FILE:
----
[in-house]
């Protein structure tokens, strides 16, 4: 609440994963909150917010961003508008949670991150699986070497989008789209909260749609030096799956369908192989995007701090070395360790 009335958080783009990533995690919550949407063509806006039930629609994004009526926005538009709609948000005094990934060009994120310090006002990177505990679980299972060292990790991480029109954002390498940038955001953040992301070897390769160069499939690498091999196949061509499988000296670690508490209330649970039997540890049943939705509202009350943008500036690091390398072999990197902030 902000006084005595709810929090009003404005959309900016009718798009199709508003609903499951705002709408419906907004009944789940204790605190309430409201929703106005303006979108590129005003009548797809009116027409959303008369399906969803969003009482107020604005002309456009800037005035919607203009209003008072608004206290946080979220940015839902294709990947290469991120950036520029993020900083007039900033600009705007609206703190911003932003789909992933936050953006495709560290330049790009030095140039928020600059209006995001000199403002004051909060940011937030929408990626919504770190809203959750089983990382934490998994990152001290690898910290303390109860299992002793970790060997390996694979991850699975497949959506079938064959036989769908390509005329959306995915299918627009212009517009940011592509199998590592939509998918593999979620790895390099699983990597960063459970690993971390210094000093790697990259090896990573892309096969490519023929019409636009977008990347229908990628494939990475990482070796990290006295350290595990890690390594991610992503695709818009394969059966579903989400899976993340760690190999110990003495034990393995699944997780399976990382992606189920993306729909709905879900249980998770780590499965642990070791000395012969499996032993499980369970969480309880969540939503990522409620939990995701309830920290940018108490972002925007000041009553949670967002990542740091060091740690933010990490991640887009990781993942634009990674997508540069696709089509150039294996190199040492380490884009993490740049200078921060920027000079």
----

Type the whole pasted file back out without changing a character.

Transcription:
[in-house]
């Protein structure tokens, strides 16, 4: 609440994963909150917010961003508008949670991150699986070497989008789209909260749609030096799956369908192989995007701090070395360790 009335958080783009990533995690919550949407063509806006039930629609994004009526926005538009709609948000005094990934060009994120310090006002990177505990679980299972060292990790991480029109954002390498940038955001953040992301070897390769160069499939690498091999196949061509499988000296670690508490209330649970039997540890049943939705509202009350943008500036690091390398072999990197902030 902000006084005595709810929090009003404005959309900016009718798009199709508003609903499951705002709408419906907004009944789940204790605190309430409201929703106005303006979108590129005003009548797809009116027409959303008369399906969803969003009482107020604005002309456009800037005035919607203009209003008072608004206290946080979220940015839902294709990947290469991120950036520029993020900083007039900033600009705007609206703190911003932003789909992933936050953006495709560290330049790009030095140039928020600059209006995001000199403002004051909060940011937030929408990626919504770190809203959750089983990382934490998994990152001290690898910290303390109860299992002793970790060997390996694979991850699975497949959506079938064959036989769908390509005329959306995915299918627009212009517009940011592509199998590592939509998918593999979620790895390099699983990597960063459970690993971390210094000093790697990259090896990573892309096969490519023929019409636009977008990347229908990628494939990475990482070796990290006295350290595990890690390594991610992503695709818009394969059966579903989400899976993340760690190999110990003495034990393995699944997780399976990382992606189920993306729909709905879900249980998770780590499965642990070791000395012969499996032993499980369970969480309880969540939503990522409620939990995701309830920290940018108490972002925007000041009553949670967002990542740091060091740690933010990490991640887009990781993942634009990674997508540069696709089509150039294996190199040492380490884009993490740049200078921060920027000079």